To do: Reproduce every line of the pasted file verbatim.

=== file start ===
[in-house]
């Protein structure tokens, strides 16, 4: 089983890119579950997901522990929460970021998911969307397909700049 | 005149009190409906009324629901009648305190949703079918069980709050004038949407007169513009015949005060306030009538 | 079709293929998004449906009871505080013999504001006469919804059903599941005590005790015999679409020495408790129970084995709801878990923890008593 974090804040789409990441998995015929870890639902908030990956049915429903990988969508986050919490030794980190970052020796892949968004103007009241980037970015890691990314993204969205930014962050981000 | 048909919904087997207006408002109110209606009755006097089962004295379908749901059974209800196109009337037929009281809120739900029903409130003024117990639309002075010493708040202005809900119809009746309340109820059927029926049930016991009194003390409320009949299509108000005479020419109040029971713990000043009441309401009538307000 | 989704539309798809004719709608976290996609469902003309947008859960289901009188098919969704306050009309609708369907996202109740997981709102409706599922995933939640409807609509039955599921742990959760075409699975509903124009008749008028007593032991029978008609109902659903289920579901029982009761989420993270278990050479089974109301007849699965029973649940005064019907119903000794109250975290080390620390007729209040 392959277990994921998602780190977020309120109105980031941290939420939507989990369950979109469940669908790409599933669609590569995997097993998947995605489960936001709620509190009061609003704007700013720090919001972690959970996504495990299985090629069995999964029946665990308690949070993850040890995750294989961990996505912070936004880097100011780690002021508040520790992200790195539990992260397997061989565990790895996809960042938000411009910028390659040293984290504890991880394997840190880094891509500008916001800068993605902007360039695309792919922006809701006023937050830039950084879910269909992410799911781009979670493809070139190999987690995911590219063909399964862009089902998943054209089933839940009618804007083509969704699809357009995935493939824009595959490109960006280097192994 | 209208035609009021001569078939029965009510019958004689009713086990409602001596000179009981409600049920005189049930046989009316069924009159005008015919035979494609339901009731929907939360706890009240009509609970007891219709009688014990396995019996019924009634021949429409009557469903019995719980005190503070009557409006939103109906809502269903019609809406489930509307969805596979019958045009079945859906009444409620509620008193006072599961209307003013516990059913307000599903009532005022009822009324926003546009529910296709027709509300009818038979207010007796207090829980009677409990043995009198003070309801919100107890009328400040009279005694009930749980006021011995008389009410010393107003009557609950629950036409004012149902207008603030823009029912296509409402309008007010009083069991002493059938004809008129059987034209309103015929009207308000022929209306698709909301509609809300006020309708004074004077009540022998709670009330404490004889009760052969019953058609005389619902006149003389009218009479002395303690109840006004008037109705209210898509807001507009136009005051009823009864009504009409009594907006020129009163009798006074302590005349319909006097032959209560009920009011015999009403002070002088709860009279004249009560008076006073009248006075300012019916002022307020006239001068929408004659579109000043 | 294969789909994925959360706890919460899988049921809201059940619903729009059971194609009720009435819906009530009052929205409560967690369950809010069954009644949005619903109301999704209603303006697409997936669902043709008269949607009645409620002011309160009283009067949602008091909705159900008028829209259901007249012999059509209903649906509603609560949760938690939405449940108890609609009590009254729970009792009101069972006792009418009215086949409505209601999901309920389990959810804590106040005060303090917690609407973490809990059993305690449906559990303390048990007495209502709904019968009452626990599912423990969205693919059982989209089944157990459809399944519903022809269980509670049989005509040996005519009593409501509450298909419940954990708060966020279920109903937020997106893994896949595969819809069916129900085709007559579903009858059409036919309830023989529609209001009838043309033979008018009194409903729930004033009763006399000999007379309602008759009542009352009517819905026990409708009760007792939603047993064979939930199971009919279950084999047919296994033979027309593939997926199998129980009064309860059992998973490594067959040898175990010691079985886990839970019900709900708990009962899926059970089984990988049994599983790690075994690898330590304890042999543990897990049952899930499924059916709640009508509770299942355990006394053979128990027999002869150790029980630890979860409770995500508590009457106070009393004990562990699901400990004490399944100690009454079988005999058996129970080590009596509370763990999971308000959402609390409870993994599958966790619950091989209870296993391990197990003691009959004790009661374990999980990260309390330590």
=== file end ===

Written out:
[in-house]
């Protein structure tokens, strides 16, 4: 089983890119579950997901522990929460970021998911969307397909700049 | 005149009190409906009324629901009648305190949703079918069980709050004038949407007169513009015949005060306030009538 | 079709293929998004449906009871505080013999504001006469919804059903599941005590005790015999679409020495408790129970084995709801878990923890008593 974090804040789409990441998995015929870890639902908030990956049915429903990988969508986050919490030794980190970052020796892949968004103007009241980037970015890691990314993204969205930014962050981000 | 048909919904087997207006408002109110209606009755006097089962004295379908749901059974209800196109009337037929009281809120739900029903409130003024117990639309002075010493708040202005809900119809009746309340109820059927029926049930016991009194003390409320009949299509108000005479020419109040029971713990000043009441309401009538307000 | 989704539309798809004719709608976290996609469902003309947008859960289901009188098919969704306050009309609708369907996202109740997981709102409706599922995933939640409807609509039955599921742990959760075409699975509903124009008749008028007593032991029978008609109902659903289920579901029982009761989420993270278990050479089974109301007849699965029973649940005064019907119903000794109250975290080390620390007729209040 392959277990994921998602780190977020309120109105980031941290939420939507989990369950979109469940669908790409599933669609590569995997097993998947995605489960936001709620509190009061609003704007700013720090919001972690959970996504495990299985090629069995999964029946665990308690949070993850040890995750294989961990996505912070936004880097100011780690002021508040520790992200790195539990992260397997061989565990790895996809960042938000411009910028390659040293984290504890991880394997840190880094891509500008916001800068993605902007360039695309792919922006809701006023937050830039950084879910269909992410799911781009979670493809070139190999987690995911590219063909399964862009089902998943054209089933839940009618804007083509969704699809357009995935493939824009595959490109960006280097192994 | 209208035609009021001569078939029965009510019958004689009713086990409602001596000179009981409600049920005189049930046989009316069924009159005008015919035979494609339901009731929907939360706890009240009509609970007891219709009688014990396995019996019924009634021949429409009557469903019995719980005190503070009557409006939103109906809502269903019609809406489930509307969805596979019958045009079945859906009444409620509620008193006072599961209307003013516990059913307000599903009532005022009822009324926003546009529910296709027709509300009818038979207010007796207090829980009677409990043995009198003070309801919100107890009328400040009279005694009930749980006021011995008389009410010393107003009557609950629950036409004012149902207008603030823009029912296509409402309008007010009083069991002493059938004809008129059987034209309103015929009207308000022929209306698709909301509609809300006020309708004074004077009540022998709670009330404490004889009760052969019953058609005389619902006149003389009218009479002395303690109840006004008037109705209210898509807001507009136009005051009823009864009504009409009594907006020129009163009798006074302590005349319909006097032959209560009920009011015999009403002070002088709860009279004249009560008076006073009248006075300012019916002022307020006239001068929408004659579109000043 | 294969789909994925959360706890919460899988049921809201059940619903729009059971194609009720009435819906009530009052929205409560967690369950809010069954009644949005619903109301999704209603303006697409997936669902043709008269949607009645409620002011309160009283009067949602008091909705159900008028829209259901007249012999059509209903649906509603609560949760938690939405449940108890609609009590009254729970009792009101069972006792009418009215086949409505209601999901309920389990959810804590106040005060303090917690609407973490809990059993305690449906559990303390048990007495209502709904019968009452626990599912423990969205693919059982989209089944157990459809399944519903022809269980509670049989005509040996005519009593409501509450298909419940954990708060966020279920109903937020997106893994896949595969819809069916129900085709007559579903009858059409036919309830023989529609209001009838043309033979008018009194409903729930004033009763006399000999007379309602008759009542009352009517819905026990409708009760007792939603047993064979939930199971009919279950084999047919296994033979027309593939997926199998129980009064309860059992998973490594067959040898175990010691079985886990839970019900709900708990009962899926059970089984990988049994599983790690075994690898330590304890042999543990897990049952899930499924059916709640009508509770299942355990006394053979128990027999002869150790029980630890979860409770995500508590009457106070009393004990562990699901400990004490399944100690009454079988005999058996129970080590009596509370763990999971308000959402609390409870993994599958966790619950091989209870296993391990197990003691009959004790009661374990999980990260309390330590």